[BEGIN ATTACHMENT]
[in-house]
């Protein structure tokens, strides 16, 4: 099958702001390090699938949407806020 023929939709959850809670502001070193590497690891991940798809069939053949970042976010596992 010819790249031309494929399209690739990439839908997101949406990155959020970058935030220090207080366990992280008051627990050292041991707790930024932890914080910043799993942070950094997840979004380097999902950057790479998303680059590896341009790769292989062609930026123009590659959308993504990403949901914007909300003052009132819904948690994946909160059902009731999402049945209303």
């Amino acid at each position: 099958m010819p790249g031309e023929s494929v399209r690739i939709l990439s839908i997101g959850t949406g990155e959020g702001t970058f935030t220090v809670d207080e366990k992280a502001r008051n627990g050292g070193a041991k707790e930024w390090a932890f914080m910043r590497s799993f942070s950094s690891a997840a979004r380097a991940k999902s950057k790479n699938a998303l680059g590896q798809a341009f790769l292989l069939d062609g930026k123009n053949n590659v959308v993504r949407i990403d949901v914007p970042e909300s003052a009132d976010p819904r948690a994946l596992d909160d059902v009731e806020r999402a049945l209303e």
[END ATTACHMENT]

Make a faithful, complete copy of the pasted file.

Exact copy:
[in-house]
């Protein structure tokens, strides 16, 4: 099958702001390090699938949407806020 023929939709959850809670502001070193590497690891991940798809069939053949970042976010596992 010819790249031309494929399209690739990439839908997101949406990155959020970058935030220090207080366990992280008051627990050292041991707790930024932890914080910043799993942070950094997840979004380097999902950057790479998303680059590896341009790769292989062609930026123009590659959308993504990403949901914007909300003052009132819904948690994946909160059902009731999402049945209303």
């Amino acid at each position: 099958m010819p790249g031309e023929s494929v399209r690739i939709l990439s839908i997101g959850t949406g990155e959020g702001t970058f935030t220090v809670d207080e366990k992280a502001r008051n627990g050292g070193a041991k707790e930024w390090a932890f914080m910043r590497s799993f942070s950094s690891a997840a979004r380097a991940k999902s950057k790479n699938a998303l680059g590896q798809a341009f790769l292989l069939d062609g930026k123009n053949n590659v959308v993504r949407i990403d949901v914007p970042e909300s003052a009132d976010p819904r948690a994946l596992d909160d059902v009731e806020r999402a049945l209303e």